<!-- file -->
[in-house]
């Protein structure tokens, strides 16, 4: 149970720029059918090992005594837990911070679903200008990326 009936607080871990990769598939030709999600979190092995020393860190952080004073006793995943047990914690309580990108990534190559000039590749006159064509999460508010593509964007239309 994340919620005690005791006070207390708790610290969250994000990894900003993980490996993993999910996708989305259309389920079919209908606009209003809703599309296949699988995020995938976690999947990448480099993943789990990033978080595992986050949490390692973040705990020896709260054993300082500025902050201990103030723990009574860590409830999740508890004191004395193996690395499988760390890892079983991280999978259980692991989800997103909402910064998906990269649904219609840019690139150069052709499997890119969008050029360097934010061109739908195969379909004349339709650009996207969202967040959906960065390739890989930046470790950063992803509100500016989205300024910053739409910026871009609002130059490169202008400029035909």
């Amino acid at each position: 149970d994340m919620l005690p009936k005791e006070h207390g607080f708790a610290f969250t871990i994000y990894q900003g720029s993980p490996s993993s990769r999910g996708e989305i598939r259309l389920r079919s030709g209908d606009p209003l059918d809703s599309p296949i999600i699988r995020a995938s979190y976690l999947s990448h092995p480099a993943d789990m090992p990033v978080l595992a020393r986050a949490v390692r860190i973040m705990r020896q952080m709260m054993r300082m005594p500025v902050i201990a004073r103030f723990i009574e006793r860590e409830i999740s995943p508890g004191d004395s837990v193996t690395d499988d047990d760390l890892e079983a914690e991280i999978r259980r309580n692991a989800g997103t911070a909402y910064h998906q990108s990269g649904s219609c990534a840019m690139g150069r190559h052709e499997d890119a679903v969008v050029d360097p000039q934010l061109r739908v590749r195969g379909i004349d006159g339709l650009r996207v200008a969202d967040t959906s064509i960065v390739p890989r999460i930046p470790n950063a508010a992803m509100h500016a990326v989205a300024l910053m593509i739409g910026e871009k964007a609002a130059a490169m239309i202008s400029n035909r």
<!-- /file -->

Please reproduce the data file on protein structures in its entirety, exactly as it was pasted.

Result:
[in-house]
């Protein structure tokens, strides 16, 4: 149970720029059918090992005594837990911070679903200008990326 009936607080871990990769598939030709999600979190092995020393860190952080004073006793995943047990914690309580990108990534190559000039590749006159064509999460508010593509964007239309 994340919620005690005791006070207390708790610290969250994000990894900003993980490996993993999910996708989305259309389920079919209908606009209003809703599309296949699988995020995938976690999947990448480099993943789990990033978080595992986050949490390692973040705990020896709260054993300082500025902050201990103030723990009574860590409830999740508890004191004395193996690395499988760390890892079983991280999978259980692991989800997103909402910064998906990269649904219609840019690139150069052709499997890119969008050029360097934010061109739908195969379909004349339709650009996207969202967040959906960065390739890989930046470790950063992803509100500016989205300024910053739409910026871009609002130059490169202008400029035909």
């Amino acid at each position: 149970d994340m919620l005690p009936k005791e006070h207390g607080f708790a610290f969250t871990i994000y990894q900003g720029s993980p490996s993993s990769r999910g996708e989305i598939r259309l389920r079919s030709g209908d606009p209003l059918d809703s599309p296949i999600i699988r995020a995938s979190y976690l999947s990448h092995p480099a993943d789990m090992p990033v978080l595992a020393r986050a949490v390692r860190i973040m705990r020896q952080m709260m054993r300082m005594p500025v902050i201990a004073r103030f723990i009574e006793r860590e409830i999740s995943p508890g004191d004395s837990v193996t690395d499988d047990d760390l890892e079983a914690e991280i999978r259980r309580n692991a989800g997103t911070a909402y910064h998906q990108s990269g649904s219609c990534a840019m690139g150069r190559h052709e499997d890119a679903v969008v050029d360097p000039q934010l061109r739908v590749r195969g379909i004349d006159g339709l650009r996207v200008a969202d967040t959906s064509i960065v390739p890989r999460i930046p470790n950063a508010a992803m509100h500016a990326v989205a300024l910053m593509i739409g910026e871009k964007a609002a130059a490169m239309i202008s400029n035909r």